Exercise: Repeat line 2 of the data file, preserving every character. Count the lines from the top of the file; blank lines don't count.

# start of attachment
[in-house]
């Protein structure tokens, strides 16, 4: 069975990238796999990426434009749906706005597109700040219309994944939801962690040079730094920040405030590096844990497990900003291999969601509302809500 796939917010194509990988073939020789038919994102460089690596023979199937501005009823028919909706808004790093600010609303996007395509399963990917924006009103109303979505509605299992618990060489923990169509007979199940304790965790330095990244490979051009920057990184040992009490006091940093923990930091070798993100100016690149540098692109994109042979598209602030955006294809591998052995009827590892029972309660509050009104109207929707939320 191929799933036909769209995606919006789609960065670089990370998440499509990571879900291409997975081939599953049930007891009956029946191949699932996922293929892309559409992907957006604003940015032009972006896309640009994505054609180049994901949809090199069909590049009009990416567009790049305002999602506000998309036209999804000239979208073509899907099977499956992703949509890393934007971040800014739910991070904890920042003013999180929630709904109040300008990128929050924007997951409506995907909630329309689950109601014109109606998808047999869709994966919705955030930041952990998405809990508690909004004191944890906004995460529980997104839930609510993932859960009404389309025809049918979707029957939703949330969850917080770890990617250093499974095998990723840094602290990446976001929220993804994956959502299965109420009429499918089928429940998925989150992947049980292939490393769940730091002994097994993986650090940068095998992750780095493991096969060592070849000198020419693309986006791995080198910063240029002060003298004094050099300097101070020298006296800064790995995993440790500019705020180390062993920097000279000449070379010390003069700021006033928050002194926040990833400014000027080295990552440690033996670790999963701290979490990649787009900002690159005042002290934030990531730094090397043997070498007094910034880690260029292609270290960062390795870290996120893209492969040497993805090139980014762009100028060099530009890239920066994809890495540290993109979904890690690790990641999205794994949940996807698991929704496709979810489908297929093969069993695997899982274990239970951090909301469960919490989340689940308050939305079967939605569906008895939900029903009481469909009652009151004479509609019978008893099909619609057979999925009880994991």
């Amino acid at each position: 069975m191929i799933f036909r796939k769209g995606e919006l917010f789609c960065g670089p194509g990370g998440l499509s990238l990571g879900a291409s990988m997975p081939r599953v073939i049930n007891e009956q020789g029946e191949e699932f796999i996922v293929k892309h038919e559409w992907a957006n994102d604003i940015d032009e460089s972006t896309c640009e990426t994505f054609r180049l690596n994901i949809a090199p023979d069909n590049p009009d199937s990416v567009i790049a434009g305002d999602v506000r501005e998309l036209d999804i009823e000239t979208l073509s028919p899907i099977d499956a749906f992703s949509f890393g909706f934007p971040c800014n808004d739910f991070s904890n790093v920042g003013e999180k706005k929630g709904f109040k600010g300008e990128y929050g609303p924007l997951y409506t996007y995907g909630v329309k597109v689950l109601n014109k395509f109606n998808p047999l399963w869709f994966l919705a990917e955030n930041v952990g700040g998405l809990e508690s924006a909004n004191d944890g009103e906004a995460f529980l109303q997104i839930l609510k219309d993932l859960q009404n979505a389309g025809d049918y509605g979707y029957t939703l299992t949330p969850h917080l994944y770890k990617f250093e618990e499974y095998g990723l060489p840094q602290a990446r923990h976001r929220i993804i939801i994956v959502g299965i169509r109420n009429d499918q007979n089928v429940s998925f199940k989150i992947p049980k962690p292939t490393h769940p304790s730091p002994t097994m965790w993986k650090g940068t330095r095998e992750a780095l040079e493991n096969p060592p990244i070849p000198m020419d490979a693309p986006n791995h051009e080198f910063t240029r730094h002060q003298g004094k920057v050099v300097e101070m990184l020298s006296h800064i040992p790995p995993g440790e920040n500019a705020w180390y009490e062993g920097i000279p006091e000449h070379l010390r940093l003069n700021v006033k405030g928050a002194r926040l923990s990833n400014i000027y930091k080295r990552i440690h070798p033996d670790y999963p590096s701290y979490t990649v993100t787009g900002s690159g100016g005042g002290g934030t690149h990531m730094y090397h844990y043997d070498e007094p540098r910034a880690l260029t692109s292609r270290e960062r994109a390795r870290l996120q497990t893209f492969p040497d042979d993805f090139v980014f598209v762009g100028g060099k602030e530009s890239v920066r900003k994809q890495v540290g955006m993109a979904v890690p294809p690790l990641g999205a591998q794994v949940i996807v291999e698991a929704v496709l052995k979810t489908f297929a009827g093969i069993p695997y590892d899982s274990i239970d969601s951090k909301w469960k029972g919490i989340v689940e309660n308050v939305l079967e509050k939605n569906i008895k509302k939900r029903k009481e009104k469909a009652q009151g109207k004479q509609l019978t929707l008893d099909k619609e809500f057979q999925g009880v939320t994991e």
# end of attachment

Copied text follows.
């Protein structure tokens, strides 16, 4: 069975990238796999990426434009749906706005597109700040219309994944939801962690040079730094920040405030590096844990497990900003291999969601509302809500 796939917010194509990988073939020789038919994102460089690596023979199937501005009823028919909706808004790093600010609303996007395509399963990917924006009103109303979505509605299992618990060489923990169509007979199940304790965790330095990244490979051009920057990184040992009490006091940093923990930091070798993100100016690149540098692109994109042979598209602030955006294809591998052995009827590892029972309660509050009104109207929707939320 191929799933036909769209995606919006789609960065670089990370998440499509990571879900291409997975081939599953049930007891009956029946191949699932996922293929892309559409992907957006604003940015032009972006896309640009994505054609180049994901949809090199069909590049009009990416567009790049305002999602506000998309036209999804000239979208073509899907099977499956992703949509890393934007971040800014739910991070904890920042003013999180929630709904109040300008990128929050924007997951409506995907909630329309689950109601014109109606998808047999869709994966919705955030930041952990998405809990508690909004004191944890906004995460529980997104839930609510993932859960009404389309025809049918979707029957939703949330969850917080770890990617250093499974095998990723840094602290990446976001929220993804994956959502299965109420009429499918089928429940998925989150992947049980292939490393769940730091002994097994993986650090940068095998992750780095493991096969060592070849000198020419693309986006791995080198910063240029002060003298004094050099300097101070020298006296800064790995995993440790500019705020180390062993920097000279000449070379010390003069700021006033928050002194926040990833400014000027080295990552440690033996670790999963701290979490990649787009900002690159005042002290934030990531730094090397043997070498007094910034880690260029292609270290960062390795870290996120893209492969040497993805090139980014762009100028060099530009890239920066994809890495540290993109979904890690690790990641999205794994949940996807698991929704496709979810489908297929093969069993695997899982274990239970951090909301469960919490989340689940308050939305079967939605569906008895939900029903009481469909009652009151004479509609019978008893099909619609057979999925009880994991």